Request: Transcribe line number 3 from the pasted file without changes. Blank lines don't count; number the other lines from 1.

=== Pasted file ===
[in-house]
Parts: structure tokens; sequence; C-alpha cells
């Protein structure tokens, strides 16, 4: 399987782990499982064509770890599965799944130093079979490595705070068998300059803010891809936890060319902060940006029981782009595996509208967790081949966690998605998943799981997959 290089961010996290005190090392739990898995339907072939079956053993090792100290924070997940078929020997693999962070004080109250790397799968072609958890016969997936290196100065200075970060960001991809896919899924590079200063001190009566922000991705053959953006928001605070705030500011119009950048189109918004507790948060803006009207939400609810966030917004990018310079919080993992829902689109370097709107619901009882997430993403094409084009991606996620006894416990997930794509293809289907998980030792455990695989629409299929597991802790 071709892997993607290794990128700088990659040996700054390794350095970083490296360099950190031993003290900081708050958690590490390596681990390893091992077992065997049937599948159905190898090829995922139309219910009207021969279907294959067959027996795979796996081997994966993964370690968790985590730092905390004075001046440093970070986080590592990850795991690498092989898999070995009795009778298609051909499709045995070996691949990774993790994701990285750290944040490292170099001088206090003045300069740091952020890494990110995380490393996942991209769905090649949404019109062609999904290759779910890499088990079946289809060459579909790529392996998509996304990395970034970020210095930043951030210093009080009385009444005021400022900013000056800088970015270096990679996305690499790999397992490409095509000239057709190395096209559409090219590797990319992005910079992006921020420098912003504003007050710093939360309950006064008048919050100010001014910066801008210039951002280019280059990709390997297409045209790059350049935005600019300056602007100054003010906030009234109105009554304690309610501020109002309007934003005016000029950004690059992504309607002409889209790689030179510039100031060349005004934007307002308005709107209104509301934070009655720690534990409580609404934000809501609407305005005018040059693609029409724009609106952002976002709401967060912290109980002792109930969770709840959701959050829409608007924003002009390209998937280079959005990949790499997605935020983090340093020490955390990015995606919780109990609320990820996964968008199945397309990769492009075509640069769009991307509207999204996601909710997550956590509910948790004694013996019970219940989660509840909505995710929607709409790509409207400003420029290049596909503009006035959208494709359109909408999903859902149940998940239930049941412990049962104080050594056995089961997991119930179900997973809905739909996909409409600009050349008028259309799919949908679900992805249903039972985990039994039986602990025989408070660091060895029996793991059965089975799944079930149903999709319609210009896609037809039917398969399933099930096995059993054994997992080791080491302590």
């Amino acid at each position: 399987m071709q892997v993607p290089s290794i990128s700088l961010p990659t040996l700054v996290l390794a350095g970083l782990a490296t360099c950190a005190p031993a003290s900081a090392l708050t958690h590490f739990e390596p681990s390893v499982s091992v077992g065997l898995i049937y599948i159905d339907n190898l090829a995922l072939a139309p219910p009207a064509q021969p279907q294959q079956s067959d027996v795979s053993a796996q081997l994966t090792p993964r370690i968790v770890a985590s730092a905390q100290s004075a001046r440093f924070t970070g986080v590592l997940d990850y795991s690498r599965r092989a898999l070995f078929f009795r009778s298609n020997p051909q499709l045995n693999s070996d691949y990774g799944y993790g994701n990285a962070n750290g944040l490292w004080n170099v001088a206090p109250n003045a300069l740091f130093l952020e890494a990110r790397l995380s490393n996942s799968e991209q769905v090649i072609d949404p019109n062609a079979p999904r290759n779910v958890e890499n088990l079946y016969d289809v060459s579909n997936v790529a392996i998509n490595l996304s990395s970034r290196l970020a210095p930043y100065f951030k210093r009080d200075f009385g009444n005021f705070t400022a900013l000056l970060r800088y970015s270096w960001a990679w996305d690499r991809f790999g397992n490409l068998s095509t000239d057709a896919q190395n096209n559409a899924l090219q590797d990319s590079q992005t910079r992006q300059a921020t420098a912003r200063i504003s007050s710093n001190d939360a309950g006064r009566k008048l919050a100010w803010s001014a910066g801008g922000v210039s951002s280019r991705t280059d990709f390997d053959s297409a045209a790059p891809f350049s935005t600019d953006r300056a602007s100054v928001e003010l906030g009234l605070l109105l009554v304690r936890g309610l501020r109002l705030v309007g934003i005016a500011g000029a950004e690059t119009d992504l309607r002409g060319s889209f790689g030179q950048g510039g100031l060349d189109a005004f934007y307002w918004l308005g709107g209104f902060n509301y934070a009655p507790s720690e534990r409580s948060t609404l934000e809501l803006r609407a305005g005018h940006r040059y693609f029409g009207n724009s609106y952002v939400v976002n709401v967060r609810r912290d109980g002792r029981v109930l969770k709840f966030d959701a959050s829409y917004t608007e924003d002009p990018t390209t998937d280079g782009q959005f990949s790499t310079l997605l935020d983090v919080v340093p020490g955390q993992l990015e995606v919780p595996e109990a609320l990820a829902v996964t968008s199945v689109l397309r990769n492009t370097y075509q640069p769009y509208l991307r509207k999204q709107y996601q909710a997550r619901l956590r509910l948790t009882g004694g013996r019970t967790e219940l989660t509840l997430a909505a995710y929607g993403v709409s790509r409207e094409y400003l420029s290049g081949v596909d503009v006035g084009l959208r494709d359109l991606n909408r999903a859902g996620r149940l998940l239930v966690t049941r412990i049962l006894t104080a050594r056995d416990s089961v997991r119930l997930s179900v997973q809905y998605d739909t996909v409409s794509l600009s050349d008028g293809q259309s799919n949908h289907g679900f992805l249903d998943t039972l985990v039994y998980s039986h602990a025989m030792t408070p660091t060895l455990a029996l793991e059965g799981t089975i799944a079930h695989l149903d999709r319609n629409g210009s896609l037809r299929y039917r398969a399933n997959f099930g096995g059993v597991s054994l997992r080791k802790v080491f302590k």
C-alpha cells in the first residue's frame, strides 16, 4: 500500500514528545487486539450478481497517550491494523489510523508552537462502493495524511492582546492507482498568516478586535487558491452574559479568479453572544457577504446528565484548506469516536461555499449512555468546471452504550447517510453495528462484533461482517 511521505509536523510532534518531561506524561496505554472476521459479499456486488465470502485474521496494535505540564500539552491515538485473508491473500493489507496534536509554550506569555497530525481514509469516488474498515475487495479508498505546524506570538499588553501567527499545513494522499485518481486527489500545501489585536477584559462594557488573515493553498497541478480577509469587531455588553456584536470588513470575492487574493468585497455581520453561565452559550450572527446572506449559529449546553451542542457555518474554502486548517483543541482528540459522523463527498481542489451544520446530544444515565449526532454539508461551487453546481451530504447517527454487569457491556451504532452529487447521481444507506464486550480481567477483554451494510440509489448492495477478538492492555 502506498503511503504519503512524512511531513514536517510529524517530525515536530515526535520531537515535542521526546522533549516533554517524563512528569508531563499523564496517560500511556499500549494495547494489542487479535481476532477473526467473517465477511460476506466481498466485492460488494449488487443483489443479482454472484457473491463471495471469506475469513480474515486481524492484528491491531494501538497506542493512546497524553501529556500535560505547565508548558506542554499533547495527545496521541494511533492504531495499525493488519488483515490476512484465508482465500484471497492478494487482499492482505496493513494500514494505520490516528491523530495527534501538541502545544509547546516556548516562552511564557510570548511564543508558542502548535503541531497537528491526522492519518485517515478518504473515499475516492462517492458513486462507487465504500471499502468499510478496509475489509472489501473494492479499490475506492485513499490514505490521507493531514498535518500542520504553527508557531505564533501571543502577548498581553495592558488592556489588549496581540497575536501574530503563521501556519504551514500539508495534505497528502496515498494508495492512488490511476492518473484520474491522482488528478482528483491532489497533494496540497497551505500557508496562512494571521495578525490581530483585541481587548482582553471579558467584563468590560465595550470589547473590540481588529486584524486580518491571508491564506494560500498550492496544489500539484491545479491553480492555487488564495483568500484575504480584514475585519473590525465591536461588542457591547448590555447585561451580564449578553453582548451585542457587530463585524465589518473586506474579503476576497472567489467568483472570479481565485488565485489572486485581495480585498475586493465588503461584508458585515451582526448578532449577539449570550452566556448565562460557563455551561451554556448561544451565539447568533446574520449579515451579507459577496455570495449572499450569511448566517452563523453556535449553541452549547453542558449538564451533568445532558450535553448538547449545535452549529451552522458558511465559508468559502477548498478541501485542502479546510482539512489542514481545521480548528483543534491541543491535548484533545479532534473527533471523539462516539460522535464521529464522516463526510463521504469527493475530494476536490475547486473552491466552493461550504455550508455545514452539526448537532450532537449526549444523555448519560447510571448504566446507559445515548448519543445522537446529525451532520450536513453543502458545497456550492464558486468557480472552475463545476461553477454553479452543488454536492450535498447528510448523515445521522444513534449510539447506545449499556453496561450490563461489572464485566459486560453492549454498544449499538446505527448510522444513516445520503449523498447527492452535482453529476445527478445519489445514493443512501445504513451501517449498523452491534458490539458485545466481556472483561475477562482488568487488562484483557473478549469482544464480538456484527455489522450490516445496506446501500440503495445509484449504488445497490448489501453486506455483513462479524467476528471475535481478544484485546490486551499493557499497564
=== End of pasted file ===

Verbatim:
């Protein structure tokens, strides 16, 4: 399987782990499982064509770890599965799944130093079979490595705070068998300059803010891809936890060319902060940006029981782009595996509208967790081949966690998605998943799981997959 290089961010996290005190090392739990898995339907072939079956053993090792100290924070997940078929020997693999962070004080109250790397799968072609958890016969997936290196100065200075970060960001991809896919899924590079200063001190009566922000991705053959953006928001605070705030500011119009950048189109918004507790948060803006009207939400609810966030917004990018310079919080993992829902689109370097709107619901009882997430993403094409084009991606996620006894416990997930794509293809289907998980030792455990695989629409299929597991802790 071709892997993607290794990128700088990659040996700054390794350095970083490296360099950190031993003290900081708050958690590490390596681990390893091992077992065997049937599948159905190898090829995922139309219910009207021969279907294959067959027996795979796996081997994966993964370690968790985590730092905390004075001046440093970070986080590592990850795991690498092989898999070995009795009778298609051909499709045995070996691949990774993790994701990285750290944040490292170099001088206090003045300069740091952020890494990110995380490393996942991209769905090649949404019109062609999904290759779910890499088990079946289809060459579909790529392996998509996304990395970034970020210095930043951030210093009080009385009444005021400022900013000056800088970015270096990679996305690499790999397992490409095509000239057709190395096209559409090219590797990319992005910079992006921020420098912003504003007050710093939360309950006064008048919050100010001014910066801008210039951002280019280059990709390997297409045209790059350049935005600019300056602007100054003010906030009234109105009554304690309610501020109002309007934003005016000029950004690059992504309607002409889209790689030179510039100031060349005004934007307002308005709107209104509301934070009655720690534990409580609404934000809501609407305005005018040059693609029409724009609106952002976002709401967060912290109980002792109930969770709840959701959050829409608007924003002009390209998937280079959005990949790499997605935020983090340093020490955390990015995606919780109990609320990820996964968008199945397309990769492009075509640069769009991307509207999204996601909710997550956590509910948790004694013996019970219940989660509840909505995710929607709409790509409207400003420029290049596909503009006035959208494709359109909408999903859902149940998940239930049941412990049962104080050594056995089961997991119930179900997973809905739909996909409409600009050349008028259309799919949908679900992805249903039972985990039994039986602990025989408070660091060895029996793991059965089975799944079930149903999709319609210009896609037809039917398969399933099930096995059993054994997992080791080491302590």